Visualizations: Archive and
We have grouped our visualizations into metaphors,
time-keeping devices and schemata, an archive of graphic representations, and a
project gallery of diagrams that conform to the time ontologies and temporal
relations outlined in the previous sections. Visualizations of temporality
divide into three areas:
Representations of time as Chronos, the
flowing river, as a clock with wings, as a blown-out candle whose smoke marks
the ephemerality of human existence, an hourglass, Oroborous as the image of
an endless cycle, and so forth. Iconographically rich, these images lack the
abstraction essential for generalized schemes of reprsentation.
- Timekeeping devices and schemes (extrinsic and
The conventions used in timekeeping devices are
repurposable for conceptualization and display of temporally marked data as
well as temporal relations. These devices consist of clocks, calendars, and
various calculating and record-keeping systems (volvelles, sundials,
astronomically cued structures and systems). Timekeeping devices and schemes
provide REFERENCE FRAMES for representation of temporal relations either
within data sets or between data and extrinsic time systems.
- Archive of Graphic representations of temporal
Descriptive captions from the original sources have been maintained. The
captions we have added name the features of the images that will form the
standard graphical vocabulary for temporal modelling in our project templates.
- The basic categories are linear, planar, spatial representations.
These may contain bivariate or multivariate information axes.
direction is almost always unidirectional/asymmetric.
- Reference frames
are either extrinsic to the system (assuming an objective time framework) or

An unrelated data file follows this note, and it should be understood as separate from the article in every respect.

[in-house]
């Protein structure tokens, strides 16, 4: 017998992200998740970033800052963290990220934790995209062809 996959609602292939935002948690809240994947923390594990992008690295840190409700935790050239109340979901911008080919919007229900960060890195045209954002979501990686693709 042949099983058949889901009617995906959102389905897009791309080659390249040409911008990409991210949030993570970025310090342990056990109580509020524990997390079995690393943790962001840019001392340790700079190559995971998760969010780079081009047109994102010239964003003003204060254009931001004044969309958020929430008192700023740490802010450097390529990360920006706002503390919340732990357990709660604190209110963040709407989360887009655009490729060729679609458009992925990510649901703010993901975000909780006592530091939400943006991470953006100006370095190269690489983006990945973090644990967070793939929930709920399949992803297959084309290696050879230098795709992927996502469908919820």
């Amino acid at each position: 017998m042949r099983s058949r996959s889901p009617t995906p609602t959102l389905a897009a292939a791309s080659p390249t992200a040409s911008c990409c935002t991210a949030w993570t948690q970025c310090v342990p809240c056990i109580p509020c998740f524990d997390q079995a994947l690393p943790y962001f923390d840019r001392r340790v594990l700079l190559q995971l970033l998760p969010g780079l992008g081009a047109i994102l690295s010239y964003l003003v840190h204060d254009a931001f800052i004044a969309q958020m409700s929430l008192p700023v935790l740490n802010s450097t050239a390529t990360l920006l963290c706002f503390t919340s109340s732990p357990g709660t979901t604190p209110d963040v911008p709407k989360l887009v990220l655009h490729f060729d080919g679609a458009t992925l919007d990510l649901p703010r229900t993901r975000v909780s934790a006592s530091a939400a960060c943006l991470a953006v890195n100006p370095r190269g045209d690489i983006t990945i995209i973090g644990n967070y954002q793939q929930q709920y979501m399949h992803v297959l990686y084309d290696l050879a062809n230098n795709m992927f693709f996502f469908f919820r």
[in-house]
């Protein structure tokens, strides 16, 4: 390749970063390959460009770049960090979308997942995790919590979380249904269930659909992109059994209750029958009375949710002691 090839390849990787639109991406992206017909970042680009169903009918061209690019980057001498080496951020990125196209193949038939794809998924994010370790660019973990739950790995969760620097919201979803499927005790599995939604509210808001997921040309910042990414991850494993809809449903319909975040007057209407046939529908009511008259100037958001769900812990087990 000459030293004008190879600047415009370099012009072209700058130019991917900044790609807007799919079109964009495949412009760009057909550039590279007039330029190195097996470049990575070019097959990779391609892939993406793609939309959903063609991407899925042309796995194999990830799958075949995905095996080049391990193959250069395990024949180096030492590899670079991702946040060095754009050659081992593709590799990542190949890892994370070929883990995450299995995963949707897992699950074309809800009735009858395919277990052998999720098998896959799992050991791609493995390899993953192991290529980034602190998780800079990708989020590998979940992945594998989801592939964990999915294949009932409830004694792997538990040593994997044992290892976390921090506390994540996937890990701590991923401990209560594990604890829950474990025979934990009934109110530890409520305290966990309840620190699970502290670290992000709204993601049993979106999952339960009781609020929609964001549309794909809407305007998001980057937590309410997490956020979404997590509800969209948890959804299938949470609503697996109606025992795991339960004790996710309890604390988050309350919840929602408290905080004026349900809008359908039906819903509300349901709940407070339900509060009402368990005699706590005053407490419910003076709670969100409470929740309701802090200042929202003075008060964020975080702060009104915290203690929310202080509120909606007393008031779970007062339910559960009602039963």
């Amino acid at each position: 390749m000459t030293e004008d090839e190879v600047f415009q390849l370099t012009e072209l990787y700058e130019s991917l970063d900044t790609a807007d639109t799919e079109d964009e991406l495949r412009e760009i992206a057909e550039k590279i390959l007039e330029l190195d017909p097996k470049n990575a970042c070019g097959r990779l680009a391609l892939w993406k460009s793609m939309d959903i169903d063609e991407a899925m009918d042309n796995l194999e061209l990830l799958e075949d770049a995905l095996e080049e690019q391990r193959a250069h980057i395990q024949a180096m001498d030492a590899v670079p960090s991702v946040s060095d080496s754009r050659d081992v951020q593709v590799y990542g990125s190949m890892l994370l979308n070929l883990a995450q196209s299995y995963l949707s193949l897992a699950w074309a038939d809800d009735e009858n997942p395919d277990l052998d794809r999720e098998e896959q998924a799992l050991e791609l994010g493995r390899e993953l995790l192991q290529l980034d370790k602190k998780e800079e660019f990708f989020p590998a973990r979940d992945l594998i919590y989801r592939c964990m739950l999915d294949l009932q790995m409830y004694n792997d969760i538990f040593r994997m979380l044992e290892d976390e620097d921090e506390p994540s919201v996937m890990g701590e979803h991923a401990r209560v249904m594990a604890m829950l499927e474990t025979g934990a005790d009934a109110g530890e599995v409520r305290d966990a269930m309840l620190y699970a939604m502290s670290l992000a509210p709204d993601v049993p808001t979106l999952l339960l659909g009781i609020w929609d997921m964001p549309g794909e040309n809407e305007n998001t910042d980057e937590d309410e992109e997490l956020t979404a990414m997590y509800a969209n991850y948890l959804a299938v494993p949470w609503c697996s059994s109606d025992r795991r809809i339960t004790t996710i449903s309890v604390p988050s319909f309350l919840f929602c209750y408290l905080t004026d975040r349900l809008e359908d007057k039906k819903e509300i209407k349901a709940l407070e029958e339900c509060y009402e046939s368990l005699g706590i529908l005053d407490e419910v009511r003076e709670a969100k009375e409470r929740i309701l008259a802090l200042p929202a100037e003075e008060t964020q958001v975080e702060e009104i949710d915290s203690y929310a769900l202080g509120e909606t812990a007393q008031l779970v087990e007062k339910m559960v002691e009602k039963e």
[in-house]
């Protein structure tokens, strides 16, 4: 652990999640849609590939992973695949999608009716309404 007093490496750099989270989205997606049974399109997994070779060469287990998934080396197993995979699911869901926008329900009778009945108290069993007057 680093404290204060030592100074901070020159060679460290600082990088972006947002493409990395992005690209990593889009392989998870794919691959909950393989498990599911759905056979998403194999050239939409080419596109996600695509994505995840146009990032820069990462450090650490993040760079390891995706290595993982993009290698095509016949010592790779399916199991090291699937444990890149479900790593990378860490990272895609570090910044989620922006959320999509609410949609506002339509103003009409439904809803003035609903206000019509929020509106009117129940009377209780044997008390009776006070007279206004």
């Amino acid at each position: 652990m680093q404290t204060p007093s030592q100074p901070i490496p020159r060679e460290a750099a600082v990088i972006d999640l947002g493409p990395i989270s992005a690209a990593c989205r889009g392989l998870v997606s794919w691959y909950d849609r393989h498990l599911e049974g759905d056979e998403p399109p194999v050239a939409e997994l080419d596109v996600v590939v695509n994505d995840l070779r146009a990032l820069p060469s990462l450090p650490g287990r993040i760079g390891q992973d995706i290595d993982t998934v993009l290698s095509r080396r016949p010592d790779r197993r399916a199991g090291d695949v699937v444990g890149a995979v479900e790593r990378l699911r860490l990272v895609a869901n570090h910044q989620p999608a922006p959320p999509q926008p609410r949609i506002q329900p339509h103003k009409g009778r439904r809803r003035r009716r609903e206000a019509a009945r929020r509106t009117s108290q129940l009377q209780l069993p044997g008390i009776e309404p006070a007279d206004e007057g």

intrinsic to it (based on relations) or some combination of these.
Notation system contain markers for points (discrete moments), intervals
(segments of time), and events (occurrences in time).
- (Spectrum of biological cycles, from Fraser) Linear,
unidirectional/asymmetrical timeline with extrinsic time frame and
multiple granularity scales.
- (Hydrocarbons from Tufte) Linear time line in 2.5
dimensions (orthographic). Data shown in continuous display cut snapshot
mode. Information is mapped onto a topographic plane. Extrinsic time
- (Schreiber - last diagram in the article) Linear,
unidirectional/asymmetrical timeline with cyclic time
progession/repetition wrapped around it for correlation. No time frame
- Bronstein (time lines with Judeo-Christian emphasis, also, the Karl
Jasper's axial timeline) Linear time, 2-dimensional, but inflected by
ideological considerations. Time frame is largely event driven.
- Calendar - an idiosyncratic planar graphical schema
- (Mayan/Julian from Fraser) Planar convention, implies
unidirectional asymmetry but accessed topographically. Two extrinsic time
frames (Mayan/Julian) put into correspondence. Uniform but non-specific
granularity (metric of the table has arbitary semantic value).
- Bivariate and Mulitvariate Tables
- Marey (from Tufte) Bivariate table with discrete data
points (place names on vertical axis) and continuous data (time
progression on horizontal axis). The metric of the diagonal lines allows
differences in speed to register (though this feature is not taken
advantage of here) - presumably these trains travelled at more or less the
same speed.) Extrinsic time frame. Uniform granularity.
- Circadian Rhythm (Fraser) Bivariate table with both
extrinsic (days/hours) and intrinsic (periods of wakefulness/sleep) time
frames. Notation system marks intervals as well as points but within a